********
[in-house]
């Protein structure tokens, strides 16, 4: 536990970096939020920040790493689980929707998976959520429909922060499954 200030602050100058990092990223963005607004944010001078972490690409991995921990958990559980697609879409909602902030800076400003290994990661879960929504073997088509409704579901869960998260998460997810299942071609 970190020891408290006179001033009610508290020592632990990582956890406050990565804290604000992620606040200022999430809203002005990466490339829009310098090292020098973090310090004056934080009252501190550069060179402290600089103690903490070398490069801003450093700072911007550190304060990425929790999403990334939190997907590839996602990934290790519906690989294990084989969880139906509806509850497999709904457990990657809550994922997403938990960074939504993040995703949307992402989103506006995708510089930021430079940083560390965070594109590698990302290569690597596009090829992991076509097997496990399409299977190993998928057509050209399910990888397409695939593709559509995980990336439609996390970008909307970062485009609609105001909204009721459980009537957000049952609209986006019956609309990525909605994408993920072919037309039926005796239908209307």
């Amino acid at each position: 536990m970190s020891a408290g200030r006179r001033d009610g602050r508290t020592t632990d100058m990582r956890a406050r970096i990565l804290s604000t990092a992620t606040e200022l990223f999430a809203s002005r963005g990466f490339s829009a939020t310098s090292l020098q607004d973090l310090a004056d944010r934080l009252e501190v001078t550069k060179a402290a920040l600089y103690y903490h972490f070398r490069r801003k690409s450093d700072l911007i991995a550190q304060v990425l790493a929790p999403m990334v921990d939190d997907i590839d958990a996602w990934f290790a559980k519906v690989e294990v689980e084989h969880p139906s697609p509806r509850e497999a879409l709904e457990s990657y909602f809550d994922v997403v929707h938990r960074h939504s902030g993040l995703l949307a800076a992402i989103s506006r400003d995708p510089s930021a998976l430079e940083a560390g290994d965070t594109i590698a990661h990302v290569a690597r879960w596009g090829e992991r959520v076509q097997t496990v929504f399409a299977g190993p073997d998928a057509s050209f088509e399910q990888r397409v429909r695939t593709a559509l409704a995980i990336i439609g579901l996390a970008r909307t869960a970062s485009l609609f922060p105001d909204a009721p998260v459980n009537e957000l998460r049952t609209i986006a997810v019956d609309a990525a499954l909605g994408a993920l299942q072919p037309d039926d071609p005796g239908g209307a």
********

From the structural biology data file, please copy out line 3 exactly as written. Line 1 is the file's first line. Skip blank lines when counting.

């Amino acid at each position: 536990m970190s020891a408290g200030r006179r001033d009610g602050r508290t020592t632990d100058m990582r956890a406050r970096i990565l804290s604000t990092a992620t606040e200022l990223f999430a809203s002005r963005g990466f490339s829009a939020t310098s090292l020098q607004d973090l310090a004056d944010r934080l009252e501190v001078t550069k060179a402290a920040l600089y103690y903490h972490f070398r490069r801003k690409s450093d700072l911007i991995a550190q304060v990425l790493a929790p999403m990334v921990d939190d997907i590839d958990a996602w990934f290790a559980k519906v690989e294990v689980e084989h969880p139906s697609p509806r509850e497999a879409l709904e457990s990657y909602f809550d994922v997403v929707h938990r960074h939504s902030g993040l995703l949307a800076a992402i989103s506006r400003d995708p510089s930021a998976l430079e940083a560390g290994d965070t594109i590698a990661h990302v290569a690597r879960w596009g090829e992991r959520v076509q097997t496990v929504f399409a299977g190993p073997d998928a057509s050209f088509e399910q990888r397409v429909r695939t593709a559509l409704a995980i990336i439609g579901l996390a970008r909307t869960a970062s485009l609609f922060p105001d909204a009721p998260v459980n009537e957000l998460r049952t609209i986006a997810v019956d609309a990525a499954l909605g994408a993920l299942q072919p037309d039926d071609p005796g239908g209307a």